Closed Curtain opens with a scene unfolding in the distance; the viewer watches from inside, through iron shutters as a man gets out of a car and approaches the house. His first act on getting inside is to close all the curtains against the daylight outside. They are so thin, they barely make a difference to the bright sunshine, so he begins to put up blackout material at the windows. Only when he’s safe from observation does he open his bag and reveal he’s smuggled his pet dog inside.
He looks after the dog. He shaves his head. A few strange things happen. He writes. Then he films himself, under his own direction, reenacting events to try to work out what’s going on.It’s all very mysterious. Why does this man need to remain hidden? Why can’t he take the dog out for a walk? Why does he have to be a prisoner in this house? Is he under arrest too?
It turns out that dogs have been banned; the government has deemed them impure, an affront against Islam. Some truly distressing imagery depicting the fate of dogs found in public follows; Panahi has never been one to shield the viewer from pain, exactly.
Then another man and a woman turn up, claiming that ‘they’ are after them too. ‘They’ have arrested everyone on the beach, and followed the pair to the house. Soldiers, or perhaps police, turn up, but the blackout curtains do the job and they leave, thinking the house is empty. The second man goes to fetch a car, and the man with the dog and the woman are left to get on with things.
In Closed Curtain, the forces of government are anonymous; the nonsensical rules of totalitarianism and the fear it generates are generalised. This feels like a protest that goes wider than any one country or religious oppression; rather, it feels like a satirical statement, almost, a kind of examination of the logical consequences of any illogical religious government.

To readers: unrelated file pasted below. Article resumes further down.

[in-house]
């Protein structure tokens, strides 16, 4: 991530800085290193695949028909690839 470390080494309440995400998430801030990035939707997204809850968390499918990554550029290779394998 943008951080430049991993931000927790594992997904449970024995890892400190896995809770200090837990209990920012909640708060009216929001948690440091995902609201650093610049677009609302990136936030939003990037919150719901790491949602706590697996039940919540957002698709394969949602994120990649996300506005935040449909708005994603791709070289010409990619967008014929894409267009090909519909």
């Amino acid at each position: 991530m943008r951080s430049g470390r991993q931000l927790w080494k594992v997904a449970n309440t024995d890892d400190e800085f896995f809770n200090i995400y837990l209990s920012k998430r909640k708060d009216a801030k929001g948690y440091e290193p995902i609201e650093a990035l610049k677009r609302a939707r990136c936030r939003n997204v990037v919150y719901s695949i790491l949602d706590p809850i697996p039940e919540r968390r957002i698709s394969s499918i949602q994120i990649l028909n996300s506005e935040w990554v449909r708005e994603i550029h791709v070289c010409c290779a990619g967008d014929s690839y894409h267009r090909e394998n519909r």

At the same time, it’s an exercise in genre. The remote house setting, the thunderstorm outside, and the mystery of these characters combine to create an oppressive atmosphere, like a ghost story or a murder mystery is about to unfold. The nameless hunters outside could be anything from real soldiers, searching only for real criminals, to the kinds of lawless (or lawful, which may be worse – either way is anarchic) terror seen in films from Funny Games to The Strangers to The Purge. This is a siege.
The blackout curtains give a strange, displaced feeling – you have little idea whether it’s night or day outside until the man opens the door or the woman goes up to the roof. As it turns out, the woman wants to change everything, to draw the curtains back and let in the light. and the danger. And the metaphorical curtains come back, too. Light is shed on what’s happening here.
This is the kind of story that keeps turning over in your mind, as the pieces fall into place over and over in slightly different ways, like twisting a kaleidoscope. It’s poignant, profound and intelligent filmmaking.
We are privileged to be able to watch Panahi’s art develop in a way his native Iran cannot, and the international community is supportive. Closed Curtain won the Silver Bear at Berlin in 2013. (Panahi’s next, Taxi, won 2015’s Golden Bear, and will be released in the UK soon) But it’s uncomfortable, too to have to realise that this current phase of creativity is born out of attempts to suppress his voice. While all artists are products of their circumstances, direct political pressure and censorship isn’t something affecting every filmmaker – so what would he be doing if he was free to do as he pleased? Perhaps there is genius in his ability to make you feel that his work should be developing just like this; the artistic ideas in this collaboration feel natural and unforced even at the same time as the story is a political response to a specific political situation. The tension between these two aspects of its content makes watching Closed Curtain a fascinating experience. But making it had consequences; Panahi’s still under sentence, and since Closed Curtain was shown in Berlin, both Partovi and the film’s main actress, Maryam Moghadam, have been banned from travelling outside of Iran.